Notice how curt and brief it was. The referee only said what needed to be said. This, of course, varies from game-to-game. Webb, personally, talks a little too fast for my liking or for the matter of subtitles!

With these tips, hopefully you are on your way to setting the right first impression on the field everyday!

Continued in next post, Referee Coin Toss Part 2: A Review & My Way


15 comments on “Referee Coin Toss: A Case Study

  1. […] Continued from previous post, Referee Coin Toss: A Case Study… […]

  2. brad says:

    i heard Kari Seitz say something after one of her coin tosses that i loved and try to use too. she said to both players just as they were leaving, “enjoy the game.” something about those words seemed really nice

    • larbitre says:

      Referees need to be charismatic to have that effect. Link us if you find that scenario clip. That’s why we are always striving to improve!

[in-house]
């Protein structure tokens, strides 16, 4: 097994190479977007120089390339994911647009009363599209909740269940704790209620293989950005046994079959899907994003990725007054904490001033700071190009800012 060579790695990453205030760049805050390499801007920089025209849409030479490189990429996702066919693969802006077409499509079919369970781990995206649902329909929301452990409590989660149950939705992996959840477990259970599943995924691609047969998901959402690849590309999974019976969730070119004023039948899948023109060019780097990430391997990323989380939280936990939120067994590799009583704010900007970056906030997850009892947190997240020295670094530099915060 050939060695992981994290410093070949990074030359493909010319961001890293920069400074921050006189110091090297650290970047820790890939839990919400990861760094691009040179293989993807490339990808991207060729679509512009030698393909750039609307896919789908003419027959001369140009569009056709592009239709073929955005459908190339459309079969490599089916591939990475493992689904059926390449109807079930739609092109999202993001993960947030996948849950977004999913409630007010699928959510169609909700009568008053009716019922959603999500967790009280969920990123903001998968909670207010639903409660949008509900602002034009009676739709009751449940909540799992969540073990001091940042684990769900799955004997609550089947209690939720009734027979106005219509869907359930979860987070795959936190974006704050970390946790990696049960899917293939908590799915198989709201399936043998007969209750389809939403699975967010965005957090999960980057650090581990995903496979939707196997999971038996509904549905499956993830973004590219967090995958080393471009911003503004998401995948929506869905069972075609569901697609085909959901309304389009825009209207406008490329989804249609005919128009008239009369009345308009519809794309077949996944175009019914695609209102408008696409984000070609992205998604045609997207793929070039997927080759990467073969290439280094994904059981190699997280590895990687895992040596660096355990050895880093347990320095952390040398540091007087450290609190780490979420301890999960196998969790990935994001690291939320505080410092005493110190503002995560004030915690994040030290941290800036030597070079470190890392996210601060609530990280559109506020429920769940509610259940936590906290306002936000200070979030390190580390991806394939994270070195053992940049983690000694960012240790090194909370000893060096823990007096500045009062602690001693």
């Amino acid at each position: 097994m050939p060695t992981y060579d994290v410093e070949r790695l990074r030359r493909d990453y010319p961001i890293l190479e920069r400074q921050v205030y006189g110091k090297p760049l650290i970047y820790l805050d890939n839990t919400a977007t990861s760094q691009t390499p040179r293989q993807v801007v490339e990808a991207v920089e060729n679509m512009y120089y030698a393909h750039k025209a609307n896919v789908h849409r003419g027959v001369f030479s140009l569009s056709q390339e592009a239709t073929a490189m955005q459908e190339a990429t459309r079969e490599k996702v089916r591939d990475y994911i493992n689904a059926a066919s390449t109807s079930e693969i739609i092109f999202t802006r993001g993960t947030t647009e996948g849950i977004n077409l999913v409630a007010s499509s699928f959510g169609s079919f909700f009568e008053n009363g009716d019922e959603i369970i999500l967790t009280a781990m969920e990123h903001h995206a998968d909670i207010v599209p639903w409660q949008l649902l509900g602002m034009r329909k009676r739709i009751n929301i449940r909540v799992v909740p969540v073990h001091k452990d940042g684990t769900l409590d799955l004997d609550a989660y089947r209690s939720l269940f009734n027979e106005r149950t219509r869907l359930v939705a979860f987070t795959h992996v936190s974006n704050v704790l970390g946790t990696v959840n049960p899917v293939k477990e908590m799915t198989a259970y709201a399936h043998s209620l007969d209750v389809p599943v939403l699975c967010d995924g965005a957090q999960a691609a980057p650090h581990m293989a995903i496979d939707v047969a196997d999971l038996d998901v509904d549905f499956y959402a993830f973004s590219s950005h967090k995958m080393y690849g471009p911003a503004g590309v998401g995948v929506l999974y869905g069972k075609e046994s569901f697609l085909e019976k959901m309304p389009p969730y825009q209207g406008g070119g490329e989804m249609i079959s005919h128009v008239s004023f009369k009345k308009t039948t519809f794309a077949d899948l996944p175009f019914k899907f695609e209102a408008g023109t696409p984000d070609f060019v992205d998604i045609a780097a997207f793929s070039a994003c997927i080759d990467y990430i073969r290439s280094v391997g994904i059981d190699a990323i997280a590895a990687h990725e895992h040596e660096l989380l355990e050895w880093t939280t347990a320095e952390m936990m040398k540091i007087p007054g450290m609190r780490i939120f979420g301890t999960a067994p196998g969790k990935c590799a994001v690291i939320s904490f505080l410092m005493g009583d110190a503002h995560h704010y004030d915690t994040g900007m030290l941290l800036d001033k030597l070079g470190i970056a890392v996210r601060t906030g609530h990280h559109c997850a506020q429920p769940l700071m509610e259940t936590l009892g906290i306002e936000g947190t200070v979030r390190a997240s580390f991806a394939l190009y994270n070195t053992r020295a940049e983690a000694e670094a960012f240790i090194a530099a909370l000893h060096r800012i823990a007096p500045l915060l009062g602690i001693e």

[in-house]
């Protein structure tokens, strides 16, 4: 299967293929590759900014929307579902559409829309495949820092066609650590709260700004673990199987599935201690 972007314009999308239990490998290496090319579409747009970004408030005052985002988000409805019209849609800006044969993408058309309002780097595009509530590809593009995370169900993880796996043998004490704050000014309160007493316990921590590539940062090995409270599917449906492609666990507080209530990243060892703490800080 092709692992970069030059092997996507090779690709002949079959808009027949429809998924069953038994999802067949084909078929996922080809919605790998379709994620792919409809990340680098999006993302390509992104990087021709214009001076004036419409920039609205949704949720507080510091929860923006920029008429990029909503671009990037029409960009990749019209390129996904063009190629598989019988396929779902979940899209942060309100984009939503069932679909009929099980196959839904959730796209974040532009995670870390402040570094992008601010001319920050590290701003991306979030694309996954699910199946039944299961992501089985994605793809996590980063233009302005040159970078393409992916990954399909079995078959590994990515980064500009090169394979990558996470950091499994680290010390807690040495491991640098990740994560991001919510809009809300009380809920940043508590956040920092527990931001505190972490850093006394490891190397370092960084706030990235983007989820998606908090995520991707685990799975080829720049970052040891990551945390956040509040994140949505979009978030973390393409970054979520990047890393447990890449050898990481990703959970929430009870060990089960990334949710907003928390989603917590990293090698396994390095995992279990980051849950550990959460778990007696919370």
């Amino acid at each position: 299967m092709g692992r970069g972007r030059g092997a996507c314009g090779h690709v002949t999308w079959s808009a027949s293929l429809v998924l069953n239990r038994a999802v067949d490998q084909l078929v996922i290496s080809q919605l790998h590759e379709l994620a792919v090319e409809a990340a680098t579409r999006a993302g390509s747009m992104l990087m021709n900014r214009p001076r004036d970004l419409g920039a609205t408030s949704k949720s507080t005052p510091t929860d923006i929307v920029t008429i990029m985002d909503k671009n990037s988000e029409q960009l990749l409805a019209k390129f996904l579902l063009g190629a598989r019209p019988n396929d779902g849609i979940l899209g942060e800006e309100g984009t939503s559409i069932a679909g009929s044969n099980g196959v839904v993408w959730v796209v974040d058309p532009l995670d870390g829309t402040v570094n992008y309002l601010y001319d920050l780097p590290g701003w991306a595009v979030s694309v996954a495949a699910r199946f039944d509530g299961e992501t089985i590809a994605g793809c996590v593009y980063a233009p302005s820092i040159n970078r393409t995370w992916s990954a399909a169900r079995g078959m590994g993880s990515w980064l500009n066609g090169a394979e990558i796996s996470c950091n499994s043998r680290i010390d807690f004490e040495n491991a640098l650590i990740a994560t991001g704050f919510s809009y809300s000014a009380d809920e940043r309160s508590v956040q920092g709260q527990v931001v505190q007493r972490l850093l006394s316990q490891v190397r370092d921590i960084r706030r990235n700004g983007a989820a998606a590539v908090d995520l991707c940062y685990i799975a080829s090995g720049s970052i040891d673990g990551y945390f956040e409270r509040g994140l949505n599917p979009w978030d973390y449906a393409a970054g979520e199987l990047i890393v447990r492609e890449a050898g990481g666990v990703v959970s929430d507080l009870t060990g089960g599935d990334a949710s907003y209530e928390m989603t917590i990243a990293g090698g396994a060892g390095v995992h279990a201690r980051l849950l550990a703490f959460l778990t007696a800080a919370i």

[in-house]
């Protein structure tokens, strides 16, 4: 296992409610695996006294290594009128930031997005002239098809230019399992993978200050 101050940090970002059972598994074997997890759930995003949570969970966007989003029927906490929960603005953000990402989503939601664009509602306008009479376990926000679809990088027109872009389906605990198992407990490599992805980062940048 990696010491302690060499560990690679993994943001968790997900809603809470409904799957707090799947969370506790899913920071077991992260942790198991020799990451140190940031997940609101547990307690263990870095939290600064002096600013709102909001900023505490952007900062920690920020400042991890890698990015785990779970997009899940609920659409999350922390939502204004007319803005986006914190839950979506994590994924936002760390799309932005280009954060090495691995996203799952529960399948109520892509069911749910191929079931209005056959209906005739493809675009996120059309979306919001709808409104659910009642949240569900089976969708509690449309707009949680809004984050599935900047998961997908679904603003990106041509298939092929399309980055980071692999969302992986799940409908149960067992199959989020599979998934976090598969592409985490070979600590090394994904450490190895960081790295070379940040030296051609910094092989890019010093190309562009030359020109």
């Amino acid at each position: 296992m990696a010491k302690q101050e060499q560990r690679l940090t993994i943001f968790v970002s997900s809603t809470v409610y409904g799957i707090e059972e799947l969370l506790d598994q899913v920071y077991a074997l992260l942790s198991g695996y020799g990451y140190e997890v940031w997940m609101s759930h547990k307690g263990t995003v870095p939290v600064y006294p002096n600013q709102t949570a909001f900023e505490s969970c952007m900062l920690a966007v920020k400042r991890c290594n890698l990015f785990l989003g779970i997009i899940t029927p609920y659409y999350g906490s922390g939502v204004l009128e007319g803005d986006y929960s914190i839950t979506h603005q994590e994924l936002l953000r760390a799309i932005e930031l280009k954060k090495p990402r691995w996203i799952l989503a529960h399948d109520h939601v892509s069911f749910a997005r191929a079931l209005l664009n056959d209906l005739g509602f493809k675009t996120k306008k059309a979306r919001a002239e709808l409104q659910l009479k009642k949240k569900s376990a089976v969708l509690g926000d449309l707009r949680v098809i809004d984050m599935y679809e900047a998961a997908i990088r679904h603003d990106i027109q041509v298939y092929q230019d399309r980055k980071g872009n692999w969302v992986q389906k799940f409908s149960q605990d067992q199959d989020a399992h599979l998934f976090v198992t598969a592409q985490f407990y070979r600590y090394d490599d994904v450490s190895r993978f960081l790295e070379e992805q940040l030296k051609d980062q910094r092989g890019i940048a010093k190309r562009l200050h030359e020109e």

3. Answer to your question: AC Milan won the toss. Ambrosini pointed to a direction: the goal he wants to defend or the goal where he wants to score. That’s not yet clear from this video.

    I also got that yellow and blue toss coin Webb uses by the way. It’s a Fifa Fair Play toss coin and you can get it by sending a letter to Fifa. * Which reminds me to send you that letter *

  4. Hi,

    How is the coin toss deal exactly? The player the ref points first to choose the coin’s side it’s because the home team cap. or just points random one or another? After the coin toss is done, what did thee ref. say to the winner captain? Please explainme everything…

    • larbitre says:

      Hi Luis,